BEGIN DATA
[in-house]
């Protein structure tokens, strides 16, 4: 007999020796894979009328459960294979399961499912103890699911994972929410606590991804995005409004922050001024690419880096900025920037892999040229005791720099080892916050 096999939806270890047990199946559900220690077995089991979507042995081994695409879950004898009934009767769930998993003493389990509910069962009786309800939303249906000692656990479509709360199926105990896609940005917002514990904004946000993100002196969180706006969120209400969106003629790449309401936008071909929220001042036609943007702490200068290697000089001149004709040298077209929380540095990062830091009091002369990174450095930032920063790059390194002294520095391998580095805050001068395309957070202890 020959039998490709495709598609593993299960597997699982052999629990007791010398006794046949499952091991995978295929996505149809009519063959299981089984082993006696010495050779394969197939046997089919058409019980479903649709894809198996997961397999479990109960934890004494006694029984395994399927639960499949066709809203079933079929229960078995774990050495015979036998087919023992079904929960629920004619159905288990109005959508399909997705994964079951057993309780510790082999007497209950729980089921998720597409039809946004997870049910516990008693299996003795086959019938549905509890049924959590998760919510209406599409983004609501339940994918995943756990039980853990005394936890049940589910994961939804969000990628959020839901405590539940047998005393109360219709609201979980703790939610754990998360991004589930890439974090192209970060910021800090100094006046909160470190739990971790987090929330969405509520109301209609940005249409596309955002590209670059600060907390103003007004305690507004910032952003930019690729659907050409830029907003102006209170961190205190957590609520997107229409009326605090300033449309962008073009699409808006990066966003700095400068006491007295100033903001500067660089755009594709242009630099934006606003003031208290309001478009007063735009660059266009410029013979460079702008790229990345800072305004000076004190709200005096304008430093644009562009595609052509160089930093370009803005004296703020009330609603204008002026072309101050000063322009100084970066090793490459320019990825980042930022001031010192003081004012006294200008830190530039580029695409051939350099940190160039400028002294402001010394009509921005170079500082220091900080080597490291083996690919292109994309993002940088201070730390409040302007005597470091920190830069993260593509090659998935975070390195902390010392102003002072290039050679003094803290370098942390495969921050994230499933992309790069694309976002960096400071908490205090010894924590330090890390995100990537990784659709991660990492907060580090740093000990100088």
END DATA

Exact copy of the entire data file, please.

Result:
[in-house]
């Protein structure tokens, strides 16, 4: 007999020796894979009328459960294979399961499912103890699911994972929410606590991804995005409004922050001024690419880096900025920037892999040229005791720099080892916050 096999939806270890047990199946559900220690077995089991979507042995081994695409879950004898009934009767769930998993003493389990509910069962009786309800939303249906000692656990479509709360199926105990896609940005917002514990904004946000993100002196969180706006969120209400969106003629790449309401936008071909929220001042036609943007702490200068290697000089001149004709040298077209929380540095990062830091009091002369990174450095930032920063790059390194002294520095391998580095805050001068395309957070202890 020959039998490709495709598609593993299960597997699982052999629990007791010398006794046949499952091991995978295929996505149809009519063959299981089984082993006696010495050779394969197939046997089919058409019980479903649709894809198996997961397999479990109960934890004494006694029984395994399927639960499949066709809203079933079929229960078995774990050495015979036998087919023992079904929960629920004619159905288990109005959508399909997705994964079951057993309780510790082999007497209950729980089921998720597409039809946004997870049910516990008693299996003795086959019938549905509890049924959590998760919510209406599409983004609501339940994918995943756990039980853990005394936890049940589910994961939804969000990628959020839901405590539940047998005393109360219709609201979980703790939610754990998360991004589930890439974090192209970060910021800090100094006046909160470190739990971790987090929330969405509520109301209609940005249409596309955002590209670059600060907390103003007004305690507004910032952003930019690729659907050409830029907003102006209170961190205190957590609520997107229409009326605090300033449309962008073009699409808006990066966003700095400068006491007295100033903001500067660089755009594709242009630099934006606003003031208290309001478009007063735009660059266009410029013979460079702008790229990345800072305004000076004190709200005096304008430093644009562009595609052509160089930093370009803005004296703020009330609603204008002026072309101050000063322009100084970066090793490459320019990825980042930022001031010192003081004012006294200008830190530039580029695409051939350099940190160039400028002294402001010394009509921005170079500082220091900080080597490291083996690919292109994309993002940088201070730390409040302007005597470091920190830069993260593509090659998935975070390195902390010392102003002072290039050679003094803290370098942390495969921050994230499933992309790069694309976002960096400071908490205090010894924590330090890390995100990537990784659709991660990492907060580090740093000990100088």